As the majority of those reading this article will be aware, Karate was developed by the civilian population of Okinawa. Karate is a civil system of fighting and was never intended to be used on a battlefield or in a rule-bound sporting contest. Karate was formulated to enable the civilians of Okinawa to defend both themselves and their loved ones. It was in 1669 that the Japanese invaders issued an edict that forbade the Okinawans from bearing arms. This meant that only those who enforced the laws, and those who broke them, would be in possession of weapons. The remaining citizens, who obeyed this edict, would have no option but to learn effective empty handed fighting skills if they were to assure their safety.
As a civilian living in a country that also forbids the carrying of weapons, one would think that the karate system would be ideal for self -defence. After all, that is what karate was originally created for. However, phrases such as, "95% of real fights end up on the floor" are frequently recited throughout the martial arts community at present. And whist this statistic is very high (most people with real life experiacne will dispute that most fights end up on the floor) the importance of possessing skills at all ranges is now well understood. After all, a chain is only as strong as its weakest link. Fights can end up on the ground and if karate is designed for real fighting, then why do the vast majority of karate clubs totally omit ground fighting (and for that matter grappling in its entirety)? Did the past masters get it wrong?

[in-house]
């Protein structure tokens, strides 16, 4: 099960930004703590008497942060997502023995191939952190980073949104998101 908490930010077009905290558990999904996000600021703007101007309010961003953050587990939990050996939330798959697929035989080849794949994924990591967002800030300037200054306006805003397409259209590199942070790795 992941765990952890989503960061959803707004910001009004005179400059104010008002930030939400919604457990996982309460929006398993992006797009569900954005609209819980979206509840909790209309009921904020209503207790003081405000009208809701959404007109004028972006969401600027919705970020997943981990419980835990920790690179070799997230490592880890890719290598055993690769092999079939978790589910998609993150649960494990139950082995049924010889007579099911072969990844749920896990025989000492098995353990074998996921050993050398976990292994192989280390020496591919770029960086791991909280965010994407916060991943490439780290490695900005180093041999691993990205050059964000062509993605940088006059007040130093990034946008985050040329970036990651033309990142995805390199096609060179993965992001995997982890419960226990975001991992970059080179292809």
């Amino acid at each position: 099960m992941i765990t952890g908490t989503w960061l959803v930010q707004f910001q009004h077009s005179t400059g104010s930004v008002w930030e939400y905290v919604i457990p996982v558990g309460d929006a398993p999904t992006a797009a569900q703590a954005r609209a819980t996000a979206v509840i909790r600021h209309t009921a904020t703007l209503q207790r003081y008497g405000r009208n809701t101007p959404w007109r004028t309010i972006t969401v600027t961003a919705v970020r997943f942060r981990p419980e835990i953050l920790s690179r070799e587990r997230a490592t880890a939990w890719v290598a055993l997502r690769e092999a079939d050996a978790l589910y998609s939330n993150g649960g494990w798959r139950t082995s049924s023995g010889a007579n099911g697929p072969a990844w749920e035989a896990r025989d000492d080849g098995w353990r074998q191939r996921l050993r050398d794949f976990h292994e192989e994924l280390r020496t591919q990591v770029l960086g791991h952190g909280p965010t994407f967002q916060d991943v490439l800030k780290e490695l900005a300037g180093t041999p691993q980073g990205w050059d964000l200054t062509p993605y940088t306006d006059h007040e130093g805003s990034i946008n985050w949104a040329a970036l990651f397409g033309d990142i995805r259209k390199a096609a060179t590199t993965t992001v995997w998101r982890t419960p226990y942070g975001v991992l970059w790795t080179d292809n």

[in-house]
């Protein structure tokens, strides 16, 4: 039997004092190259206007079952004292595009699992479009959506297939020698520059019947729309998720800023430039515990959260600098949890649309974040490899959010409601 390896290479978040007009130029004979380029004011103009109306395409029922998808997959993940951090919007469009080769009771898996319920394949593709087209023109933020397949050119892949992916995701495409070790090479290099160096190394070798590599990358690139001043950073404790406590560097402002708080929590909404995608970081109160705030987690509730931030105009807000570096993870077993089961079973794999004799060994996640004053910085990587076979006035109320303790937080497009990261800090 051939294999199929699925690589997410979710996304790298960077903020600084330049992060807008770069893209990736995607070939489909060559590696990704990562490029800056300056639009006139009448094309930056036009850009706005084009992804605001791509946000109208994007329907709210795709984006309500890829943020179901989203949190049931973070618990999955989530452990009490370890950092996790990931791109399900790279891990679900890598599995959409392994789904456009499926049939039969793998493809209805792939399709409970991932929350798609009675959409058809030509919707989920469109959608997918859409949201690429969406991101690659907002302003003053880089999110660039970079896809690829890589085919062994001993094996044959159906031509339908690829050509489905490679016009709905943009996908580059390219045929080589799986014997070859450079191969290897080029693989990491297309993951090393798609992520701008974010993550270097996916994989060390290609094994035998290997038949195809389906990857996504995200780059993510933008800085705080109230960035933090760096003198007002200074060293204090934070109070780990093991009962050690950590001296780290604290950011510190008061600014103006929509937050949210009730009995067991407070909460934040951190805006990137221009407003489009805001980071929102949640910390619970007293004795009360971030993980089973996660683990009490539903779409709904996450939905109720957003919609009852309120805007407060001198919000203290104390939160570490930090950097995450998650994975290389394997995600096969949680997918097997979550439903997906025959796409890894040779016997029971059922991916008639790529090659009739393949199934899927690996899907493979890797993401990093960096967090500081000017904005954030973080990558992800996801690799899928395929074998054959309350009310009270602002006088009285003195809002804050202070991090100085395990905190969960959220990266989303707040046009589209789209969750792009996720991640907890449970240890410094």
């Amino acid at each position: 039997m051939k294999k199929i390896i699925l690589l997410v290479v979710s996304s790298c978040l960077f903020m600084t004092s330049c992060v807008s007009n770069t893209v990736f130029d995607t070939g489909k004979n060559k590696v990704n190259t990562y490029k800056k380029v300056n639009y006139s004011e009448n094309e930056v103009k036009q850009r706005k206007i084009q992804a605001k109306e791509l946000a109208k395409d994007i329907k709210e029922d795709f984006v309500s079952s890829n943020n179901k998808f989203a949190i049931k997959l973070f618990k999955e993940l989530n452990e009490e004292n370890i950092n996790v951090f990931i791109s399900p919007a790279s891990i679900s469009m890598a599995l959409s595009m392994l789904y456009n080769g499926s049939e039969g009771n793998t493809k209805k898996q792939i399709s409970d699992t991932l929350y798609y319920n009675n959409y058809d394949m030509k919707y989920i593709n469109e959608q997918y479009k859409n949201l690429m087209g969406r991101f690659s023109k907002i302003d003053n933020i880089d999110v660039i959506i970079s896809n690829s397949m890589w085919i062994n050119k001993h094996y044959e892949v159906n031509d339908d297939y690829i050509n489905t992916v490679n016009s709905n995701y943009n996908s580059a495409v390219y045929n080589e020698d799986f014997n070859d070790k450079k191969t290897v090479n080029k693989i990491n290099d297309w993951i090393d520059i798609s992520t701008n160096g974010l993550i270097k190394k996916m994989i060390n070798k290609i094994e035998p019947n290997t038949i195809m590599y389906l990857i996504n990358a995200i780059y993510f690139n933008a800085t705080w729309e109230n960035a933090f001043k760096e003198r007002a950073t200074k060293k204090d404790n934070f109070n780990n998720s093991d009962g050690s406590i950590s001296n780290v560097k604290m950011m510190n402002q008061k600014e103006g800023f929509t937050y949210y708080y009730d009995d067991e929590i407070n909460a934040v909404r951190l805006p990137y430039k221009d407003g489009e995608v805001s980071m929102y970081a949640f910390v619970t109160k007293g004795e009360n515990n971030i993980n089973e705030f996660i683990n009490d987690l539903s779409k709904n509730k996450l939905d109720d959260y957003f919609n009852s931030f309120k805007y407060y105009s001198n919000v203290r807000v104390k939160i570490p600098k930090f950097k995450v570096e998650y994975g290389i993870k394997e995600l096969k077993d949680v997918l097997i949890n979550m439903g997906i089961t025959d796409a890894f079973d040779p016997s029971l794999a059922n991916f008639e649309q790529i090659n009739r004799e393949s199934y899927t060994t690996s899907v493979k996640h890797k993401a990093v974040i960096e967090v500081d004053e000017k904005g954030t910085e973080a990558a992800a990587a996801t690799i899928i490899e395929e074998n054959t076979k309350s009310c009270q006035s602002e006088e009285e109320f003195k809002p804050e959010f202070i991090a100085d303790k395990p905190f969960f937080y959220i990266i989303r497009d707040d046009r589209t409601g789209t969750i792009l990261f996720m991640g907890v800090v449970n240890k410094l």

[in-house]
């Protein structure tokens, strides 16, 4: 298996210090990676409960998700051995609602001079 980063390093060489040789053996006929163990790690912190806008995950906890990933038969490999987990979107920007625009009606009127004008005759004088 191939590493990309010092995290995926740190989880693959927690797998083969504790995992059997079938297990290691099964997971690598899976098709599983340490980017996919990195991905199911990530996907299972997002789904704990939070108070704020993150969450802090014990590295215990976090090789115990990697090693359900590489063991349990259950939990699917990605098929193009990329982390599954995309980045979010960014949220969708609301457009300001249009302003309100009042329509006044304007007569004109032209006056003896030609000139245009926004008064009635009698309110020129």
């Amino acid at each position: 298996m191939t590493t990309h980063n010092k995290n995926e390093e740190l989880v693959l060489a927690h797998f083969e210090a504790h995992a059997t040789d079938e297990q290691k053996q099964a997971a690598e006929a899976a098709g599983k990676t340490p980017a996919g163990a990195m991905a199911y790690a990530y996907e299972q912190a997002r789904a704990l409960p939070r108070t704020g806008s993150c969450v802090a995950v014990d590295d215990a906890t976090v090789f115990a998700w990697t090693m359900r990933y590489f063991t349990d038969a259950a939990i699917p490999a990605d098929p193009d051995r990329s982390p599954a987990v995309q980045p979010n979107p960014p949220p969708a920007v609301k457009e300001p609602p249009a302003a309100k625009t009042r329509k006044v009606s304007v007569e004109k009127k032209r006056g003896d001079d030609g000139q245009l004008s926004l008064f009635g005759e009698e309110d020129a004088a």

If you study - as opposed to just practising - your katas, you will know that karate does contain a vast amount of grappling (see my book & videos "Karate's Grappling Methods"). Techniques such as Close Range Striking, Throws & Takedowns, Chokes & Strangles, Arm Locks, Leg & Ankle locks, Neck Cranks, Wrist Locks, Finger Locks etc. are all included within the karate katas. But what about Ground fighting?
There are a significant number of ground fighting techniques within the katas if you know where to look. One problem that the modern martial artist faces is the difficulties that arise from failing to appreciate the difference between sport ground fighting and real ground fighting. Remember that civilians designed the techniques recorded within the katas for use in the instance of violent and unprovoked attack. No sporting techniques will be found within the katas, nor will you find the sophisticated methods needed to out wrestle a trained grappler.
In a mixed martial arts tournament (such as the Ultimate Fighting Championship) it is quite common to see contestants opt for the fight to go to the ground. This is a sound strategy if the contestant knows that they possess superior ground fighting skills to their opponent. In today's society real fights are rarely one on one for any length of time and hence opting for a ground fight is a sure way to get 'a good kicking' from your assailant's colleagues (or anyone else who fancies a 'free shot'). In the UFC, techniques such as biting, crushing the testicles, gouging the eyes etc. are banned. And yet these are the norm (and a highly effective 'norm') in a self-defence situation.